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How Important is Workplace Environment to Delivering Business Success?

Over the past years there has been a cultural shift to open plan working. The open office was first conceived by Quickborner a team from Hamburg, Germany, in the 1950s, to facilitate communication and idea flow. Their mantra: to furnish people with the most effective, productive and pleasant working environments possible.

Todays executives may well be following a trend in terms of open plan offices, or they may have the secret to workplace environmental success. Either way I wonder how many have taken the time to understand the behavior of their employees, and more importantly, the workplace environment within which their people can excel.

Uncovering the talent and behaviors of individuals not only provides insight into how and where they will fit in a business, but will also reveal important insight into the environment within which they will flourish.

I suspect that those who could be classed as outgoing and expressive were part of the decision makers who decided that open plan working was the best solution for business success. They would have determined that this environment would build team relationships and produce outstanding results.

Little or no regard will have been given to those who do well, not in an open workplace environment, but in the relative privacy of a closed office. This does not set them apart as non-team participants rather that they need time to withdraw, reflect and think through solutions.

What about those individuals who need practical diplomatic leadership and are hesitant to make decisions without guidance? Large open workplaces environments with an all in together approach will leave them unmotivated, unproductive and overly stressed.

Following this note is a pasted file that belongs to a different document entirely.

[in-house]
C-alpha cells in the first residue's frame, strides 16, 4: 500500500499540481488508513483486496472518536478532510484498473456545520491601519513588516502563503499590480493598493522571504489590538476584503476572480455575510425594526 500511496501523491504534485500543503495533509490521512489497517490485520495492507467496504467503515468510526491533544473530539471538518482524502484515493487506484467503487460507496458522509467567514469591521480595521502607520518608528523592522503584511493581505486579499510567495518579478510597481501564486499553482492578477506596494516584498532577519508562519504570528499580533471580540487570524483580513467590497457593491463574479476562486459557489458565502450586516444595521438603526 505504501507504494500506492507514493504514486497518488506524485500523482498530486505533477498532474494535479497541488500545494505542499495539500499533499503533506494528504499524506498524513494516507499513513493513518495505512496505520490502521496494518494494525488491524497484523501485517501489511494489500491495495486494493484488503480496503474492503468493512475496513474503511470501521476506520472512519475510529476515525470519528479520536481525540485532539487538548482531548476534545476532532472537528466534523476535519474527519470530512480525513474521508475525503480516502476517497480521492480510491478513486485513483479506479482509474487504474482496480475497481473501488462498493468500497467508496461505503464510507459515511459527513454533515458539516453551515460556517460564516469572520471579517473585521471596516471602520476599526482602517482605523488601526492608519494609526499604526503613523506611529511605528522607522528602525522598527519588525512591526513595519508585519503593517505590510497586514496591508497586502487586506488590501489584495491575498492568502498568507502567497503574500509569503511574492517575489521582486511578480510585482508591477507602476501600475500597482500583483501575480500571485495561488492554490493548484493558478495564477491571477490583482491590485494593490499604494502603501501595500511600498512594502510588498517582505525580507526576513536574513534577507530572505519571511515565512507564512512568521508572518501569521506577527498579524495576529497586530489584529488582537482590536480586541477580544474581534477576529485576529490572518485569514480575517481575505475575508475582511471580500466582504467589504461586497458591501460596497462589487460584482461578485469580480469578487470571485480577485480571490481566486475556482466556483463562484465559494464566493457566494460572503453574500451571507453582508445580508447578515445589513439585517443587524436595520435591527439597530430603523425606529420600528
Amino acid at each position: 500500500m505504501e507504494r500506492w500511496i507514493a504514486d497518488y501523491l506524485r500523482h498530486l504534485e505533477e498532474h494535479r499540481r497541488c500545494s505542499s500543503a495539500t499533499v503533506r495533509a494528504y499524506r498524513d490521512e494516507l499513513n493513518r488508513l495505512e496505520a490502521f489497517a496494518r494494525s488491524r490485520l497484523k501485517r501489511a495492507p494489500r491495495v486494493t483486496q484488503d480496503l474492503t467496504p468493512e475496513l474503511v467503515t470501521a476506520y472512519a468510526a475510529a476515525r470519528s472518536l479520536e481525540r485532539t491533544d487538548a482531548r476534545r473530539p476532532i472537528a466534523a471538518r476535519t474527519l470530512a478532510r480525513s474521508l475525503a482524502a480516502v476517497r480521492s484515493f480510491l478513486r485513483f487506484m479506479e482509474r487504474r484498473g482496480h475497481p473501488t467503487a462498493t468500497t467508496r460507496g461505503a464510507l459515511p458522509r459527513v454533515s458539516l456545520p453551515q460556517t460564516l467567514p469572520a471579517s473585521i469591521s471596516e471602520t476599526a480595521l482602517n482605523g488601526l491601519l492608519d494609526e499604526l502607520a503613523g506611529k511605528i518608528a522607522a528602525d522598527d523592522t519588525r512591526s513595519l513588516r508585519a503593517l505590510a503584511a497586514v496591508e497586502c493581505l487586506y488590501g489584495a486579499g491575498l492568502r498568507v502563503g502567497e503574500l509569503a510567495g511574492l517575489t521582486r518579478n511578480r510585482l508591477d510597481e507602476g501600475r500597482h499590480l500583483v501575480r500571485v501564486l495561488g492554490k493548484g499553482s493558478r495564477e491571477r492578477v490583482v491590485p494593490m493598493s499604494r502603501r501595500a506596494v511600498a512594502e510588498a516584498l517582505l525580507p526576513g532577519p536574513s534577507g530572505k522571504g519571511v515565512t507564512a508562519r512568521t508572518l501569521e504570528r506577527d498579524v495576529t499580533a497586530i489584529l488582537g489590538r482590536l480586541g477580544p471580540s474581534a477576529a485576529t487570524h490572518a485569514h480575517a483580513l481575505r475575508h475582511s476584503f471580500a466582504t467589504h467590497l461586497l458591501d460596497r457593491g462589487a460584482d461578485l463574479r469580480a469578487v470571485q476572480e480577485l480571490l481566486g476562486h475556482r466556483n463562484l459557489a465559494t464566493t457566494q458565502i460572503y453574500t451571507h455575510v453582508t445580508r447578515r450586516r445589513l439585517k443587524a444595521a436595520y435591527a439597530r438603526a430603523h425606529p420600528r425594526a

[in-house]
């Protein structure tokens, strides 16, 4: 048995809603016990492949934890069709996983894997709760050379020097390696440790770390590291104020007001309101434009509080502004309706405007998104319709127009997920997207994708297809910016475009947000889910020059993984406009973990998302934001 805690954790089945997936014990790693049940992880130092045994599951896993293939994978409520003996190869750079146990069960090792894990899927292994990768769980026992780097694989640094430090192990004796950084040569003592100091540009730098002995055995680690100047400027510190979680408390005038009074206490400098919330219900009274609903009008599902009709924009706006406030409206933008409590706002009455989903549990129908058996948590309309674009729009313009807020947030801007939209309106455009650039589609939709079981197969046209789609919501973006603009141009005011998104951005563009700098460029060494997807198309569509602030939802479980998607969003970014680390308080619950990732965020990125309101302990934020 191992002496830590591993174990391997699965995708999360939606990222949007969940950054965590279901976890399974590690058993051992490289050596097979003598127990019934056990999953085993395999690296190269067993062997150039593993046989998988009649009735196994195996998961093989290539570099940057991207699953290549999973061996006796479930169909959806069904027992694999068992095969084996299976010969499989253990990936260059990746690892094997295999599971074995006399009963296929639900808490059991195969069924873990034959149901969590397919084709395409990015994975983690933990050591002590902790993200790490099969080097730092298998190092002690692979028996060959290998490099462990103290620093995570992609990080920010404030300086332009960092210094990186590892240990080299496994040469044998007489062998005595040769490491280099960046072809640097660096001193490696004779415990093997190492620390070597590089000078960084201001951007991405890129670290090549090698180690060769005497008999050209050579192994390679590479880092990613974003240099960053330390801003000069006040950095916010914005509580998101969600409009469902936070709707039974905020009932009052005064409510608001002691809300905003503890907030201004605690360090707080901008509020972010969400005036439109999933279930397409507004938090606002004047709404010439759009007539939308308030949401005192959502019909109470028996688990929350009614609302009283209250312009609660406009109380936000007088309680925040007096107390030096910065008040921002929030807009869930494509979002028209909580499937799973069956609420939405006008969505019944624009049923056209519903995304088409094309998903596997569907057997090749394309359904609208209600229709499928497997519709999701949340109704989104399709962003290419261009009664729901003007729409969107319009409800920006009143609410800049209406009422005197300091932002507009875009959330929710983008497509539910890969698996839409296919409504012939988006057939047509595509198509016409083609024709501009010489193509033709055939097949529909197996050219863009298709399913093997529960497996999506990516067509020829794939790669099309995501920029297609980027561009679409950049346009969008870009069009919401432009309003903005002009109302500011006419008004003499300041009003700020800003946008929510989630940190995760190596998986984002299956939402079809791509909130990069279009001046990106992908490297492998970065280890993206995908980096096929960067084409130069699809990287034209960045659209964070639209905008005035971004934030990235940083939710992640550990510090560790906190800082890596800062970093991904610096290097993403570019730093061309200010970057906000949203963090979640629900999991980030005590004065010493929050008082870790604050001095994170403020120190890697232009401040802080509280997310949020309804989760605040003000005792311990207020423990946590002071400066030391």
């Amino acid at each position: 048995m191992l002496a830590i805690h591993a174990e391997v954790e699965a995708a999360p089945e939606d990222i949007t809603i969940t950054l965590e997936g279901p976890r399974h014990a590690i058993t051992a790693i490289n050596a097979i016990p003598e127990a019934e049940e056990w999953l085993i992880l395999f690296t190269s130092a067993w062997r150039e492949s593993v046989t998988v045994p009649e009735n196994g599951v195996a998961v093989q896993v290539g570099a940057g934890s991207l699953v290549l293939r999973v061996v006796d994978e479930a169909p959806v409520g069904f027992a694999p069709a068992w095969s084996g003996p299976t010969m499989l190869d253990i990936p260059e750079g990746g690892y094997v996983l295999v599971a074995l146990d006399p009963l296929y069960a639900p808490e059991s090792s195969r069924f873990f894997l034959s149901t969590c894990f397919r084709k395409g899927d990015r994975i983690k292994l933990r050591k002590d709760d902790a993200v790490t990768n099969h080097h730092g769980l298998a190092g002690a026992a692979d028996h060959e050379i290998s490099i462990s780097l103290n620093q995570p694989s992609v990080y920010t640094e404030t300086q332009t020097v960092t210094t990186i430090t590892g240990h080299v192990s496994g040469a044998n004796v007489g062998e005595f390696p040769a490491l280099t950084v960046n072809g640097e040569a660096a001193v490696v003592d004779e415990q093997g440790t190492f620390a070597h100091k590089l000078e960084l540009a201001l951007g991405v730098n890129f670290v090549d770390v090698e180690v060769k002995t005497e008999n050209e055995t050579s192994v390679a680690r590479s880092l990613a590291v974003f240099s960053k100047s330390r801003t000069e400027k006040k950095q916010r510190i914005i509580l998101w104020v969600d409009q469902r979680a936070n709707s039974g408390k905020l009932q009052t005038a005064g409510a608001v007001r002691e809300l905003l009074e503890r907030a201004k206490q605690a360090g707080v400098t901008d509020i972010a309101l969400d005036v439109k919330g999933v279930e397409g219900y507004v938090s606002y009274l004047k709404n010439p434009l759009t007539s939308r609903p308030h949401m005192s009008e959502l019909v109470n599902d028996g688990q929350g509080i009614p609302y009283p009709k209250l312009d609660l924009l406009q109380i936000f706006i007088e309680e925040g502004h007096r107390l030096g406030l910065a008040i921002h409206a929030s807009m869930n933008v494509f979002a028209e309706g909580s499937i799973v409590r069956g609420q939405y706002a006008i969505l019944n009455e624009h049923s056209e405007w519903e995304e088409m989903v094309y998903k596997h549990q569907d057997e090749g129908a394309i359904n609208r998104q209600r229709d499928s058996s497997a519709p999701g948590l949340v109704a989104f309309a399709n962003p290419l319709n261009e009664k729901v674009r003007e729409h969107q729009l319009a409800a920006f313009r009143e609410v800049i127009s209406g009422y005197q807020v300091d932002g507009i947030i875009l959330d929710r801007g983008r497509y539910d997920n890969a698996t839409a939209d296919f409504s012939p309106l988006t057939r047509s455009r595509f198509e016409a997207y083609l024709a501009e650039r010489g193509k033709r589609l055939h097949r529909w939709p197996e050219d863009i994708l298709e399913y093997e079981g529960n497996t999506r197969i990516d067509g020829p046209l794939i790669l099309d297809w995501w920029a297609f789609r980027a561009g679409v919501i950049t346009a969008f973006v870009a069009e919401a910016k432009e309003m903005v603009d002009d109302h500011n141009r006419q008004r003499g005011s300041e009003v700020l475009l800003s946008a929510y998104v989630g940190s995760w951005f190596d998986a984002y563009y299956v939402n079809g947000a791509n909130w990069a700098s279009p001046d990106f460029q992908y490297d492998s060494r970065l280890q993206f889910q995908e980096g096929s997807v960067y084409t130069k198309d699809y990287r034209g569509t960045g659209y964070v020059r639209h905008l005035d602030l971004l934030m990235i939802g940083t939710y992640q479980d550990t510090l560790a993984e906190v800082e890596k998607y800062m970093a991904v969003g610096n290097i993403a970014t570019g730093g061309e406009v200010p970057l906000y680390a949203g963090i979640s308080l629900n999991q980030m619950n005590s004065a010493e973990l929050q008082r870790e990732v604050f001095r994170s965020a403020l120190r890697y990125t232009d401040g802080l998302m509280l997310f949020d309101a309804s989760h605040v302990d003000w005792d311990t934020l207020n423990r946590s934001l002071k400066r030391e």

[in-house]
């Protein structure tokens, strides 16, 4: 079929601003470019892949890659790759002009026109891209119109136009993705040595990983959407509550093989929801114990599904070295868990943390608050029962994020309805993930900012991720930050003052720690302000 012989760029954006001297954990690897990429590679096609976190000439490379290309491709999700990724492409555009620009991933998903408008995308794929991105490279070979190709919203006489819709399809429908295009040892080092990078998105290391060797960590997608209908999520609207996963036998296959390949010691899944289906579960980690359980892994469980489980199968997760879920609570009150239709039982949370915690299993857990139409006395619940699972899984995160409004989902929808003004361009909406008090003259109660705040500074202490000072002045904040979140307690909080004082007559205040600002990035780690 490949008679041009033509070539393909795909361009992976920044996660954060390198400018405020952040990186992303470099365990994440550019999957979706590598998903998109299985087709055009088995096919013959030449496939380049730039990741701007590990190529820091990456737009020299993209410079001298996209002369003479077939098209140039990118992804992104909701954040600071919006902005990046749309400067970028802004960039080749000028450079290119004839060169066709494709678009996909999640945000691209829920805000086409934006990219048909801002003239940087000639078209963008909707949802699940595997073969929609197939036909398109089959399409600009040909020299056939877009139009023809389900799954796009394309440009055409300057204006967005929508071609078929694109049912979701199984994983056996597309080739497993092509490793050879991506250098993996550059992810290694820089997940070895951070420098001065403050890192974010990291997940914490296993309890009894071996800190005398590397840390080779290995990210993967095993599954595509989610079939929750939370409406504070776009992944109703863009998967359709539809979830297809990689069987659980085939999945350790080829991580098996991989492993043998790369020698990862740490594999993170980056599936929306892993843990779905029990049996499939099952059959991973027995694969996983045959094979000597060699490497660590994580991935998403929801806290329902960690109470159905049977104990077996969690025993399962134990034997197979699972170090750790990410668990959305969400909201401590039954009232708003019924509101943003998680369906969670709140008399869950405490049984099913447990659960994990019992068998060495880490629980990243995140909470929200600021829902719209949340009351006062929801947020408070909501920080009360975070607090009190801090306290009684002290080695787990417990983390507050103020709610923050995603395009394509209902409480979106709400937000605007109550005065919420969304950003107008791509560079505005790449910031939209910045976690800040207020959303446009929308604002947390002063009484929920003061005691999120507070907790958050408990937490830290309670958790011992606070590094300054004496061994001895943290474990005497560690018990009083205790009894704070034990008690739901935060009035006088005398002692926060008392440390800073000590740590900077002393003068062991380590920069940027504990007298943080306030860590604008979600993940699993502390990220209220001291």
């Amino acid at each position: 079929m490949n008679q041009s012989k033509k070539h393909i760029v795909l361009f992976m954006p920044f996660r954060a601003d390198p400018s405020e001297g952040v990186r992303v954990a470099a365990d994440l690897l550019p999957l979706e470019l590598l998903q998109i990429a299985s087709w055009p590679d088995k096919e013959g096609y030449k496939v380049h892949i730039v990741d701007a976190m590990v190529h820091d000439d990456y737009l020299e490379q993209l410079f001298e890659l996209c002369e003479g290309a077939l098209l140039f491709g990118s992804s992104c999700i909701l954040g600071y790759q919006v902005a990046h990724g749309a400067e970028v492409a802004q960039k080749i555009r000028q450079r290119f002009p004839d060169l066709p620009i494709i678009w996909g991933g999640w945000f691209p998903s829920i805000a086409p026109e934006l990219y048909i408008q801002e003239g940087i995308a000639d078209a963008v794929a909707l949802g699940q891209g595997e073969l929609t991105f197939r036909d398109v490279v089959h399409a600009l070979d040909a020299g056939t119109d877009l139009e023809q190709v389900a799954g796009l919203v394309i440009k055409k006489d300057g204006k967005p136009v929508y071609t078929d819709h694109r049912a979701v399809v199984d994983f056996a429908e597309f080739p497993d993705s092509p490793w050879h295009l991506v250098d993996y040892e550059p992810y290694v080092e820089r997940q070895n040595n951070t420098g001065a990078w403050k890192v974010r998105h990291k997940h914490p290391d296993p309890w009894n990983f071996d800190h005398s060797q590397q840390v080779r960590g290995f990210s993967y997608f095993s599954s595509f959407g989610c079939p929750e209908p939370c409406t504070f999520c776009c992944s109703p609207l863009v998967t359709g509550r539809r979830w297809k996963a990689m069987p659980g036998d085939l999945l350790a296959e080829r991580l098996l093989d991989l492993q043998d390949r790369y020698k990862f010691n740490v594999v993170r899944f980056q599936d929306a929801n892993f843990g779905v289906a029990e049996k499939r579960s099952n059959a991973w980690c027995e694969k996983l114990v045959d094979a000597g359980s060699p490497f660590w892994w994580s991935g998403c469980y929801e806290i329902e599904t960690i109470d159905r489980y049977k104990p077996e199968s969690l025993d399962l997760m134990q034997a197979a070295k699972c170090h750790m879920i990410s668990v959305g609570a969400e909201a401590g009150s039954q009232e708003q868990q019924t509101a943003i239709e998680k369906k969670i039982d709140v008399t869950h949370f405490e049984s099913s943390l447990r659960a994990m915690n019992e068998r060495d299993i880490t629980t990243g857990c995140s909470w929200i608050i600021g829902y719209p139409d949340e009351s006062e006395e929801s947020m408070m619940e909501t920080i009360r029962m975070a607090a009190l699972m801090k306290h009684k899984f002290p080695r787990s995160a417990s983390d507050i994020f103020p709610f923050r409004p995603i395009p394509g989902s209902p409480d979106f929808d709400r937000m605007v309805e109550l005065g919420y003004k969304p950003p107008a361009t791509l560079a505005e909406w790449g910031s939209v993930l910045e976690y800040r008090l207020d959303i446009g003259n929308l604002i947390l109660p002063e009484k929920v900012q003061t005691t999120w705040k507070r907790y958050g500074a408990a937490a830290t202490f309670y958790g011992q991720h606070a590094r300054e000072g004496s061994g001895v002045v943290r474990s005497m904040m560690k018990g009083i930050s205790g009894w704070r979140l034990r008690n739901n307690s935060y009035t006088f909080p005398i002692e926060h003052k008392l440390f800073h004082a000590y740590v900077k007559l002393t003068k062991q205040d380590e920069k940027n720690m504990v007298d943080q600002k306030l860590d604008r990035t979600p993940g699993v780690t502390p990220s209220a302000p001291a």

Every business, every project, every team needs a mixture of talent and behaviors to be successful. But the key to success is more than knowing the talents in their people, but also what environment is most likely to bring out the best of the talents.

Lillian Cunningham of the Washington Post interviewed Susan Cain Author of Quiet, who said:

The vast majority of employees work in open-plan offices, where youre in a big open room with other people. There are economic reasons for setting up offices this way, but the theory is that its said to produce greater collaboration and greater creativity. For many introverts, in particular, this is a really uncomfortable way to work. Its an incredibly over stimulating environment, where its hard to concentrate.http://www.washingtonpost.com/blogs/on-leadership/wp/2013/09/24/the-science-of-introverts-and-the-workplace/

Philip Landau writes in the Guardian Newspaper: ?Extensive international research from Ipsos and the Workspace Futures Team of Steelcase shows that 85% of people are dissatisfied with their working environment and cant concentrate. Of those surveyed 95% said working privately was important to them, but only 41% said they could do so, and 31% had to leave the office to get work completed. More than 10,000 workers across 14 countries were surveyed.http://www.theguardian.com/money/work-blog/2014/sep/29/open-plan-office-health-productivity